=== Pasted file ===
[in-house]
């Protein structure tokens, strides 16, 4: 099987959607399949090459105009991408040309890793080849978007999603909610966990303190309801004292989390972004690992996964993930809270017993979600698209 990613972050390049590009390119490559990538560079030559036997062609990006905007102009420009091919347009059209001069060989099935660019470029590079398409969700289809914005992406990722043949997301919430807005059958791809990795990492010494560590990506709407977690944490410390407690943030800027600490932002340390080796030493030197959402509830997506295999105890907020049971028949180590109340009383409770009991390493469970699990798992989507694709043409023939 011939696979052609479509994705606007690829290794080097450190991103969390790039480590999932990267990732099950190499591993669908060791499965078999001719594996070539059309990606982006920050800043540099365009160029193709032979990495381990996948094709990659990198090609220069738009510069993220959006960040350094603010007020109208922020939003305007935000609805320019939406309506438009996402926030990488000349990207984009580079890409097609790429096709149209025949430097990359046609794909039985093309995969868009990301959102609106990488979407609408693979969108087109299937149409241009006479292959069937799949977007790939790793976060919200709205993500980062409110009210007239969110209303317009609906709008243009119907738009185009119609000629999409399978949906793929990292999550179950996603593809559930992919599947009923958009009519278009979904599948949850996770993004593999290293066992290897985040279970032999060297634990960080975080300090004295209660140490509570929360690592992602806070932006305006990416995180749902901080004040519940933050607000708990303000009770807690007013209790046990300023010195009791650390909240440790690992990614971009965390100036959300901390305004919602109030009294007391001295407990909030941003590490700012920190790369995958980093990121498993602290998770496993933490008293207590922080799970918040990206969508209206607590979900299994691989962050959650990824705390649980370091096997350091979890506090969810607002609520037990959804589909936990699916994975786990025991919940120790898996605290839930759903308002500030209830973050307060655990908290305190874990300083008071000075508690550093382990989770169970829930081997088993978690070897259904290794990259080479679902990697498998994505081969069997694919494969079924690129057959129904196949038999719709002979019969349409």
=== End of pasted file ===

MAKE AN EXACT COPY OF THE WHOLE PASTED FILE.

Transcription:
[in-house]
């Protein structure tokens, strides 16, 4: 099987959607399949090459105009991408040309890793080849978007999603909610966990303190309801004292989390972004690992996964993930809270017993979600698209 990613972050390049590009390119490559990538560079030559036997062609990006905007102009420009091919347009059209001069060989099935660019470029590079398409969700289809914005992406990722043949997301919430807005059958791809990795990492010494560590990506709407977690944490410390407690943030800027600490932002340390080796030493030197959402509830997506295999105890907020049971028949180590109340009383409770009991390493469970699990798992989507694709043409023939 011939696979052609479509994705606007690829290794080097450190991103969390790039480590999932990267990732099950190499591993669908060791499965078999001719594996070539059309990606982006920050800043540099365009160029193709032979990495381990996948094709990659990198090609220069738009510069993220959006960040350094603010007020109208922020939003305007935000609805320019939406309506438009996402926030990488000349990207984009580079890409097609790429096709149209025949430097990359046609794909039985093309995969868009990301959102609106990488979407609408693979969108087109299937149409241009006479292959069937799949977007790939790793976060919200709205993500980062409110009210007239969110209303317009609906709008243009119907738009185009119609000629999409399978949906793929990292999550179950996603593809559930992919599947009923958009009519278009979904599948949850996770993004593999290293066992290897985040279970032999060297634990960080975080300090004295209660140490509570929360690592992602806070932006305006990416995180749902901080004040519940933050607000708990303000009770807690007013209790046990300023010195009791650390909240440790690992990614971009965390100036959300901390305004919602109030009294007391001295407990909030941003590490700012920190790369995958980093990121498993602290998770496993933490008293207590922080799970918040990206969508209206607590979900299994691989962050959650990824705390649980370091096997350091979890506090969810607002609520037990959804589909936990699916994975786990025991919940120790898996605290839930759903308002500030209830973050307060655990908290305190874990300083008071000075508690550093382990989770169970829930081997088993978690070897259904290794990259080479679902990697498998994505081969069997694919494969079924690129057959129904196949038999719709002979019969349409």